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Welcome to the ISPS-US Blog
Welcome to the ISPS-US blog. Its purpose is to promote the humane, comprehensive, and in-depth treatment of psychotic disorders, to help reduce distress and promote recovery.
Posts on this blog express the views of the author, and unless otherwise indicated, they may not express the views of ISPS-US as a whole.
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- Shamanic Spiritual Emergencies: the dialectic of distress and spirituality – a webinar
- Slowing Psychiatry: Would That Improve Treatment?
- Getting Back to Dialogue – The Core of Healing!
- “Schizophrenia Breakthrough” – Or a Case of Ignoring the Most Important Evidence?
- Supporting People in Getting Active in Their Own Recovery
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- September 2012
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- November 2011
- October 2011
- August 2011
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- December 2010
- November 2010
- October 2010
- September 2010
Working with Trauma, Dissociation, and Psychosis: online course 68% off, $29, till 3/29/17. 6 CE credits in US.… twitter.com/i/web/status/8…
Shamanic Spiritual Emergencies: The Dialectic of Distress and Spirituality, webinar w/ Ingo Lambrecht 4/6/17 3PM EDT spiritualityanddistress.eventbrite.com
This looks interesting..... twitter.com/neilthomas3182…
Free view till Feb. 28th: A Guide to Understanding the Role of Intergenerational Trauma on Your Family youtube.com/watch?v=JdAXjK…
Hope to see more people come around like this.... twitter.com/Mad_In_America…
Monthly Archives: October 2011
First off, I realize that I was maybe a little too hard on Benedict Carey in my previous post (sorry Ben!… not that YOU are reading ME) because the three stories he’s written for the Lives series about people diagnosed … Continue reading
People commented on the great convivial mood of the group, the openness and enthusiasm, and generally wanted more time in future programs for workshops so they could get to share their ideas even more. There were many graduate students and … Continue reading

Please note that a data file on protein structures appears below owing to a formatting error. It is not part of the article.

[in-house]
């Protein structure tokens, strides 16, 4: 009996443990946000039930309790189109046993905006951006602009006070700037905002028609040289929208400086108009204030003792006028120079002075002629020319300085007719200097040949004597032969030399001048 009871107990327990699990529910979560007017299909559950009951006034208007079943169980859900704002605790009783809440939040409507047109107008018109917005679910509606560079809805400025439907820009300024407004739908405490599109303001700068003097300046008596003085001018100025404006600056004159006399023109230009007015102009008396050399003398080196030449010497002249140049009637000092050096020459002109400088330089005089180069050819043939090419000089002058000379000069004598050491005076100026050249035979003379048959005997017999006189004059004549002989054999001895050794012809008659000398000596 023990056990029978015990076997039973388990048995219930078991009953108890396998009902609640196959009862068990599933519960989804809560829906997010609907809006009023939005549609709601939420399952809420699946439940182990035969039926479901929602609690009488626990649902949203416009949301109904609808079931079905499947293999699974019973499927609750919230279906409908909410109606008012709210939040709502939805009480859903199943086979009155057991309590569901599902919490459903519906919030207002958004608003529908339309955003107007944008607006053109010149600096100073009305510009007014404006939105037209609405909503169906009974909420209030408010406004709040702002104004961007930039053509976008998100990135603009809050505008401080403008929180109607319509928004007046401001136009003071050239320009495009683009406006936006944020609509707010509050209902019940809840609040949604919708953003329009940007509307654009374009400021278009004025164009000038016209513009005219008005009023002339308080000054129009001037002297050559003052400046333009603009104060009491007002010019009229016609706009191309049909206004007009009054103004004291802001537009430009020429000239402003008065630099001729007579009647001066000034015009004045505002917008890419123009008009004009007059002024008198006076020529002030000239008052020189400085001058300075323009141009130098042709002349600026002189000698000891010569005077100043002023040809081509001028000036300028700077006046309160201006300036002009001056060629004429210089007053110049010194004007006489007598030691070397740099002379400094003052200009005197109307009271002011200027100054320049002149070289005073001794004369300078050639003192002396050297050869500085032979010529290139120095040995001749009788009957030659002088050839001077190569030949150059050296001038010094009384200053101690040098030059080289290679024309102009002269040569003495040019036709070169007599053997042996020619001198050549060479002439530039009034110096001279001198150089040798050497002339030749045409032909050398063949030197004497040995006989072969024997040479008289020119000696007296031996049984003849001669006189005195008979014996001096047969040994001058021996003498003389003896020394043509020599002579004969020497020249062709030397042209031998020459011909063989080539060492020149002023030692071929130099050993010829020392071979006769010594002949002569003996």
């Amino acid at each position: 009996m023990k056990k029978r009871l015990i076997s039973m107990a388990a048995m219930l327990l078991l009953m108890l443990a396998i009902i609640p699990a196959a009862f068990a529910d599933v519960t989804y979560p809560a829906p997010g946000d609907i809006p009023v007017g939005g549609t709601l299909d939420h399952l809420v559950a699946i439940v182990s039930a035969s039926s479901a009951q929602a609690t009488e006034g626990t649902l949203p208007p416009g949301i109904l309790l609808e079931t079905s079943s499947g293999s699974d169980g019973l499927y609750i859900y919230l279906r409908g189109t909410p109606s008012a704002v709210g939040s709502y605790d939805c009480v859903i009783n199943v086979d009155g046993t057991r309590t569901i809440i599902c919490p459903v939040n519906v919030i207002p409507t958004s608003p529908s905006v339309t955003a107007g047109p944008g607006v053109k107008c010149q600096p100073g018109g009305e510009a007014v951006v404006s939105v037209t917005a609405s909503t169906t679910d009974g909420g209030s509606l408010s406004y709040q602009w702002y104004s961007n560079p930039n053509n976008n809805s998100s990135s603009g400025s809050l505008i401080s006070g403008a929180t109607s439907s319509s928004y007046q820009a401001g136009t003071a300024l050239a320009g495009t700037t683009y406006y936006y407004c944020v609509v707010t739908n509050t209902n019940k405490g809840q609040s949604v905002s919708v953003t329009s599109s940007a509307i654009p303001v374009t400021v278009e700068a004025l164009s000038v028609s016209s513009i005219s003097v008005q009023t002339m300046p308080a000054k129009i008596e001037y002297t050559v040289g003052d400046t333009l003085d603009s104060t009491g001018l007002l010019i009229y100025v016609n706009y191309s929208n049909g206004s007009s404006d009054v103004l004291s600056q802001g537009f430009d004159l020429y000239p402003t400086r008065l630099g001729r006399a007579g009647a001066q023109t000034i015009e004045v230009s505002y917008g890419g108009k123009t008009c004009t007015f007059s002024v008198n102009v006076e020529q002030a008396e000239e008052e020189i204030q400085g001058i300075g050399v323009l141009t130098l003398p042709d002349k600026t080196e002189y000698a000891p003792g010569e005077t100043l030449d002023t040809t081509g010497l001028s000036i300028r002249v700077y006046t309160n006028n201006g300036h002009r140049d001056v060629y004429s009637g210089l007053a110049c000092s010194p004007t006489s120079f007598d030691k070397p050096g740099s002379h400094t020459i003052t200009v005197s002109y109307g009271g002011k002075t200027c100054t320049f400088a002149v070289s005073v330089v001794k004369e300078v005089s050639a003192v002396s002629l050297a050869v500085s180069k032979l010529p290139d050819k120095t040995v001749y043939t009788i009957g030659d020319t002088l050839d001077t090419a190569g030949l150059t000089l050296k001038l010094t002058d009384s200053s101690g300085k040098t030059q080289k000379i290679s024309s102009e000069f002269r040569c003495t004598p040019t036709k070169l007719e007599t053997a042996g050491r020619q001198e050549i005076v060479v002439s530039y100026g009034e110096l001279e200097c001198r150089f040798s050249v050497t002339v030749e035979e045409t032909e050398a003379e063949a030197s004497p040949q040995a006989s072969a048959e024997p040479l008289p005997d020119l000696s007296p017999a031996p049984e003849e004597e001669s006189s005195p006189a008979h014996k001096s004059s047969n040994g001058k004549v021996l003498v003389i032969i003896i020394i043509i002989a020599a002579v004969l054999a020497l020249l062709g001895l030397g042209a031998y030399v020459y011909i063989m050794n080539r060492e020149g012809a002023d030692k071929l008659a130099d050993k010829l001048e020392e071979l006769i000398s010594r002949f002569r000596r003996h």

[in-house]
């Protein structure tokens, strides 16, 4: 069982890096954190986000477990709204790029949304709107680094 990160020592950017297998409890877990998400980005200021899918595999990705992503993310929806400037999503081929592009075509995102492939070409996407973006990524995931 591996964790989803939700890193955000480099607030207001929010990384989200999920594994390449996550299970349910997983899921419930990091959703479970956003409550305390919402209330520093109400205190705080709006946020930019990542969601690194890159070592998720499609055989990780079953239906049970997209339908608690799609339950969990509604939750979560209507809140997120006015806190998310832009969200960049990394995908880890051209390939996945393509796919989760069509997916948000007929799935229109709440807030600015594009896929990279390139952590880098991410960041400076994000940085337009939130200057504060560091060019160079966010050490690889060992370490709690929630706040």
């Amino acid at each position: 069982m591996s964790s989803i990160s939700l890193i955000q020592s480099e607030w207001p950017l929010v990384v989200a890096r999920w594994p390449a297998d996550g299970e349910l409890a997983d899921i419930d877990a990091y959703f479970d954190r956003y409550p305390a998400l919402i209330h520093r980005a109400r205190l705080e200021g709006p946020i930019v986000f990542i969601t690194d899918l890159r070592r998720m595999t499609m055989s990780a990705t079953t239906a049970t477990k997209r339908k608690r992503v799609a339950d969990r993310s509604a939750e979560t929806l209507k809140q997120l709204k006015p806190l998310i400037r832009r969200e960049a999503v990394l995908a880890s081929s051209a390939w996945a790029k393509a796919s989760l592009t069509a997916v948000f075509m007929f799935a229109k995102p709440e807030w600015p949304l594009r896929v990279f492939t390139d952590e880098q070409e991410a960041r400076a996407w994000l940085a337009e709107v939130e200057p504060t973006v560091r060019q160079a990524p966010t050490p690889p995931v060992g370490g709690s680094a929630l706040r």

Thanks everyone for participating online and at the conference in San Francisco. A special shout out goes to Ann-Louise Silver for her prodigious blogging during the conference. It’s been another great conference, spending time with good people and learning lots … Continue reading
This clear but very packed presentation rested on a strong philosophic foundation, drawing from both Western and Eastern traditions. He is preparing a book, on the factors that led to recovery in six patients who had struggled with chronic psychosis. … Continue reading
(another talk, from the ISPS-US annual meeting) Ron Unger, LCSW Dialogs at the Edge of Reason: Addressing Spiritual Issues within Treatment for Psychosis
This talk focussed on finding an alternative to the Madness vs. Normal split. We need to maintain a continuum view, where the spiritual experience spans a continuum from helpful or “spiritual” to definitely problematic.
Ann-Louise is giving a rousing talk on the perils of the proposed DSM 5 diagnosis of Early Psychosis Syndrome. She notes some of the motivation for this new diagnosis, including not just the expansion of the pharmaceutical industry, but also … Continue reading
This intensive and devoted work with a distant and deeply angry young woman led to a very informative discussion–the sort of experience that goes way beyond summarizing.
They presented two classic presentations of devoted analytic therapy. Both addressed early trauma, working with the patient to bring the trauma into the world of the symbolic. They reminded us that Harry Stack Sullivan said that the moment of madness … Continue reading
1) you MUST establish a group study group 2) you need to find common ground between what you are interested in and what the institution wants from you. 3) Learn from your patients! 4) Learn what your local government provides … Continue reading
The pearls here were too numerous to mention, but one thing was clear: trauma in infancy and early childhood showed a high correlation, with insecure attachment, unwanted pregnancy, institutional experience, being of an ethnic minority all correlated. And the delusions … Continue reading